Will You Dream For Me?

A Qualitative Study of the Dream Helper Ceremony

(part 3)

General Findings

          Previous experience with dream work was not a factor in whether or not participants viewed the exercise as beneficial.  Some first time helpers had as much success as others who were part of ongoing dream-sharing groups.  An individual's intent seemed to be the key ingredient to predicting success.  Success was also enhanced by the emotional connection created by people helping one another, "'what comes to mind is the emotional connection that the dreamer has to the target person.  I definitely think it's helpful." 

          The Dream Helper Ceremony provides an easy-to-use structure that anyone can utilize to tap into the fascinating reservoir of helpful information available to us.  Although participants made no attempt to reach a consensus on the source of the information, all agreed that it was helpful. 
 

Chapter V.  Summary, Conclusion, and Recommendations

Summary

          A large truth that flies in the face of one's beliefs is extremely difficult for most people to accept.  Socrates led people to accept conclusions they initially denied by asking them to allow smaller truths that made up the supporting theoretical framework of the larger truth he was pursuing (Crain, 1992, p. 150).  Without personal experience in the processes of the Dream Helper Ceremony, I also would have denied the greater truth of dreaming for another person except in a few rare cases of gifted psychics.  What many people consider out of the ordinary is part of our daily existence:  three quarters of people questioned in a 1990 Gallup poll reported experiences that could be classified as supernatural, paranormal, or occult (Richards, 1998, p. 10).  I have come to believe that we are all gifted psychics, and can do amazing things if we can only move outside our ritual of denial for long enough to test the smaller truths that make the larger, but shocking truth undeniable.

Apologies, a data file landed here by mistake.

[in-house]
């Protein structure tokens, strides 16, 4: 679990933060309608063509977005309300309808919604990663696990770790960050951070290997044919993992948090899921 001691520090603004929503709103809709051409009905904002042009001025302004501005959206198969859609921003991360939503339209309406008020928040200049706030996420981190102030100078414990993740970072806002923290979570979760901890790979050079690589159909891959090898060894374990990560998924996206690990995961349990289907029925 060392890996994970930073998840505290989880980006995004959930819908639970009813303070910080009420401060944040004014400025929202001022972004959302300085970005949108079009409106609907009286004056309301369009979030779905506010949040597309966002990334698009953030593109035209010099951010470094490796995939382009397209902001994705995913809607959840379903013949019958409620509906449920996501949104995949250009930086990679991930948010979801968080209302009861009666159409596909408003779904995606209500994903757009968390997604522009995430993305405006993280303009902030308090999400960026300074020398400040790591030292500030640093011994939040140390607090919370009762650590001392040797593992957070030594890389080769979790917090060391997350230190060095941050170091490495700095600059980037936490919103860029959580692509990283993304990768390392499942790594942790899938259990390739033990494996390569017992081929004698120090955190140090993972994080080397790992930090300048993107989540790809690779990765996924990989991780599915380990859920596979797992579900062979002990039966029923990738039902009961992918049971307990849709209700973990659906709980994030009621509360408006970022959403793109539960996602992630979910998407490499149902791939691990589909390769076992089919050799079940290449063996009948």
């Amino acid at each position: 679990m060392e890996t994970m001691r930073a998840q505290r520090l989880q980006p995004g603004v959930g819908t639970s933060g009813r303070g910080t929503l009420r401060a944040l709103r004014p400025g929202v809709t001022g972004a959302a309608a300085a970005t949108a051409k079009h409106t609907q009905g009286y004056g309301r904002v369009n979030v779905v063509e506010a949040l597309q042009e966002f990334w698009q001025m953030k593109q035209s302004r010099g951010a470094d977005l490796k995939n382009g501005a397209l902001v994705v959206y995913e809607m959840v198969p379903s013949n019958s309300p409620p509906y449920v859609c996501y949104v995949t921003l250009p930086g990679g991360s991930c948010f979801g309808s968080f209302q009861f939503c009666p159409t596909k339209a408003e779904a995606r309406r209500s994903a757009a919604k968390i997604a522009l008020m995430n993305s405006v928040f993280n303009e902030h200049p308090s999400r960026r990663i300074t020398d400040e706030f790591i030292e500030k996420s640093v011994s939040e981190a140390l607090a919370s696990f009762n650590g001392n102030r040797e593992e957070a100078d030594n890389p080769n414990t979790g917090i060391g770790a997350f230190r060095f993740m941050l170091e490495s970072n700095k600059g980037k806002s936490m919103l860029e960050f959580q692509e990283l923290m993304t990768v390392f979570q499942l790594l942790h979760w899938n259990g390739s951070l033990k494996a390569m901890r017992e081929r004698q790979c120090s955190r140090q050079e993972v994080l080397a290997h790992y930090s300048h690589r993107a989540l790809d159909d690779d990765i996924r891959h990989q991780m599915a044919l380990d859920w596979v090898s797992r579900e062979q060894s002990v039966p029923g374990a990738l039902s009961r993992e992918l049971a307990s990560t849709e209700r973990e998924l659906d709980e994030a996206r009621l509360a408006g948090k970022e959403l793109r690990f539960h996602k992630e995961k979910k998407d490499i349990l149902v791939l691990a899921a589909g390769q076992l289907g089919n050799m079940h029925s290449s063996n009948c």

Should Dr. Reed's seminar have been advertised with a conditional statement of acceptance such as, "If you believe that you can deliberately dream for another person and then help them use the dream to better understand a troubling personal issue, please come and join us," I suspect that there would have been considerably fewer takers in attendance.  Participation in the Dream Helper Ceremony creates new understanding of our minds, dreams, and of our latent ability to help one another in a surprising way.  If this study intrigues you enough to try the experiment for yourself, I'm sure you'll be pleased with the dynamics of the process and very likely do a good thing for a friend who needs your help.

Conclusion

          The steps of the ceremony did not violate any strongly held paradigms:  making a solemn promise to remember a dream for "Robert," saying a prayer of intent as I lay down for the night's sleep with pen and paper at bedside, writing whatever I could recall immediately upon awakening, and then sharing what I'd written with my group.  If a small group of friends would agree to undertake the experiment of testing the Dream Helper Ceremony for themselves, I believe they would also come to the unavoidable conclusion that the majority of participants reached in August of 2001: "Yes, I can dream for another person."

Recommendations for Future Studies